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Barbeque Etiquette

Barbeque Etiquette

 

          If you are a reader of the Devils Lake Journal, you may have read a recent letter to “Ask Amy” which combines a food safety question with an etiquette question.  The author of the letter was asking how to respond to a guest who had brought some potentially contaminated food to a potluck/barbeque.  The raw food in question had been left in a hot car for several hours - Ewwww!   “Ask Amy” did respond that eating the food in question probably wasn’t the best choice but the “food safety” response needs to be even more direct – “No to questionable foods – No to poisoning your guests”.  

          Germs such as E-coli and salmonella can be present in mishandled or undercooked meats such as hamburger and chicken and those germs can cause severe illness and even death.

          From the Store: Home First
When shopping, buy cold food like meat and poultry last, right before checkout. Separate raw meat and poultry from other food in your shopping cart. To guard against cross-contamination — which can happen when raw meat or poultry juices drip on other food — put packages of raw meat and poultry into plastic bags.  Plan to drive directly home from the grocery store. You may want to take a cooler with ice for perishables. Always refrigerate perishable food within 2 hours. Refrigerate within 1 hour when the temperature is above 90 °F.
          At Home
At home, place meat and poultry in the refrigerator immediately. Freeze poultry and ground meat that won't be used in 1 or 2 days; freeze other meat within 4 to 5 days.  Completely thaw meat and poultry before grilling so it cooks more evenly. Use the refrigerator for slow, safe thawing or thaw sealed packages in cold water. You can microwave defrost if the food will be placed immediately on the grill.
          Marinating
A marinade is a savory, acidic sauce in which a food is soaked to enrich its flavor or to tenderize it. Marinate food in the refrigerator, not on the counter. Poultry and cubed meat or stew meat can be marinated up to 2 days. Beef, veal, pork, and lamb roasts, chops, and steaks may be marinated up to 5 days. If some of the marinade is to be used as a sauce on the cooked food, reserve a portion of the marinade before putting raw meat and poultry in it. However, if the marinade used on raw meat or poultry is to be reused, make sure to let it come to a boil first to destroy any harmful bacteria.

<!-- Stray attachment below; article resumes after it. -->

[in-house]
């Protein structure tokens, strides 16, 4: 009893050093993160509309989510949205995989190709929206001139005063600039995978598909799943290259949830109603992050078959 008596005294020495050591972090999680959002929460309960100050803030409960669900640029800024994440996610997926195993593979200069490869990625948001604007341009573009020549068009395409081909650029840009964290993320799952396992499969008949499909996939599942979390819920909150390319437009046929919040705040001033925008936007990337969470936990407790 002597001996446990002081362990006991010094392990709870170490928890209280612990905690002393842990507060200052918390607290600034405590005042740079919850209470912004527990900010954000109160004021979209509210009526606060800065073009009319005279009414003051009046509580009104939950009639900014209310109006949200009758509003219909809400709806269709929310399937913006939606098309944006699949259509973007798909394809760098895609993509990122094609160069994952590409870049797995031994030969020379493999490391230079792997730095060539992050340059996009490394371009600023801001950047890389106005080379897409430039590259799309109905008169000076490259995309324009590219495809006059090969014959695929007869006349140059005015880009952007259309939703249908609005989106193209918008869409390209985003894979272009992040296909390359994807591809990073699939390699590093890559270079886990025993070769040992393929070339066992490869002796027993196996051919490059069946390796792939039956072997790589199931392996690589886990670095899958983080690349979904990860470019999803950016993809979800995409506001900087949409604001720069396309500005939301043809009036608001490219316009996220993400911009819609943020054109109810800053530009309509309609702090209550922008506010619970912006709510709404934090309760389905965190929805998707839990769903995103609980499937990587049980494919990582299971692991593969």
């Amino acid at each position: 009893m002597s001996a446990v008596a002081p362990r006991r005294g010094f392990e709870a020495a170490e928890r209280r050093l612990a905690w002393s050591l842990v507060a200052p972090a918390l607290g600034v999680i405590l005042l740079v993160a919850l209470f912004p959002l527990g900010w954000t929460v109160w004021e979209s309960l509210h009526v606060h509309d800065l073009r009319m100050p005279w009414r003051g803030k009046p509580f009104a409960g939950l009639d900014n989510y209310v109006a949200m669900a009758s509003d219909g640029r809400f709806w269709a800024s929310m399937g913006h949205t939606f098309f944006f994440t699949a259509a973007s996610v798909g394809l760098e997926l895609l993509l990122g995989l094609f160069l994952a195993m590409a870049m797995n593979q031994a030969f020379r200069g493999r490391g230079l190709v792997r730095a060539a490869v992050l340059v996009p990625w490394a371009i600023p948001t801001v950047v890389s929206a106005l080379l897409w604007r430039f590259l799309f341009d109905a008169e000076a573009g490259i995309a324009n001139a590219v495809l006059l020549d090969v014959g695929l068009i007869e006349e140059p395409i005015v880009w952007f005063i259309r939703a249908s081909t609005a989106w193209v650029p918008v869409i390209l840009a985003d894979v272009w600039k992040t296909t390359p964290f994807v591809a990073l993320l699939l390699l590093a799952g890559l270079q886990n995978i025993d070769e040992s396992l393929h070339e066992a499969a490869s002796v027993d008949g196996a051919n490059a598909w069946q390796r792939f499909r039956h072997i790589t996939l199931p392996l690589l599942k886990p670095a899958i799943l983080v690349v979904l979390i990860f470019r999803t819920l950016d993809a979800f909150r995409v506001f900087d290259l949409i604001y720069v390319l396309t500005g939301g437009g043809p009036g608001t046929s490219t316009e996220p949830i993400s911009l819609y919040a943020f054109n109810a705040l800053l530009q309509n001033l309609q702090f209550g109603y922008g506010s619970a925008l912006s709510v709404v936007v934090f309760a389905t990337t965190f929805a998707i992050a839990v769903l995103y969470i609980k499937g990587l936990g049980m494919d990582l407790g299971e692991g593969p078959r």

Food on the Move
When carrying food to another location, keep it cold to minimize bacterial growth. This is the food safety practice that was missed in the “Ask Amy” question. Use an insulated cooler with sufficient ice or ice packs to keep the food at 40 °F or below. Pack food right from the refrigerator into the cooler immediately before leaving home.  When using a cooler, keep it out of the direct sun by placing it in the shade or shelter. Avoid opening the lid too often, which lets cold air out and warm air in. Pack beverages in one cooler and perishables in a separate cooler.
          Keep Everything Clean
Be sure there are plenty of clean utensils and platters. To prevent foodborne illness, don't use the same platter or utensils for raw and cooked meat and poultry. Harmful bacteria present in raw meat and poultry and their juices can contaminate safely cooked food.  If you're eating away from home, find out if there's a source of clean water. If not, bring water for preparation and cleaning. Or pack clean cloths, and wet towelettes for cleaning surfaces and hands.
           Precooking
Precooking food partially in the microwave, oven, or stove is a good way of reducing grilling time. Just make sure that the food goes immediately on the preheated grill to complete cooking.  NEVER partially grill meat or poultry and finish cooking later.

           Cook Thoroughly
Cook food to a safe minimum internal temperature to destroy harmful bacteria. Meat and poultry cooked on a grill often browns very fast on the outside. Use a food thermometer to be sure the food safe minimum internal temperature. Beef, veal, and lamb steaks, roasts and chops can be cooked to 145 °F. Hamburgers made of ground beef should reach 160 °F. All cuts of pork should reach 160 °F. All poultry should reach a minimum of 165 °F.
          Keep Hot Food Hot
After cooking meat and poultry on the grill, keep it hot until served — at 140 °F or warmer.  Keep cooked meats hot by setting them to the side of the grill rack, not directly over the coals where they could overcook. At home, the cooked meat can be kept hot in an oven set at approximately 200 °F, in a chafing dish or slow cooker, or on a warming tray.    

          Serving the Food
When taking food off the grill, use a clean platter. Don't put cooked food on the same platter that held raw meat or poultry. Any harmful bacteria present in the raw meat juices could contaminate safely cooked food.  In hot weather (above 90 °F), food should never sit out for more than 1 hour.

 

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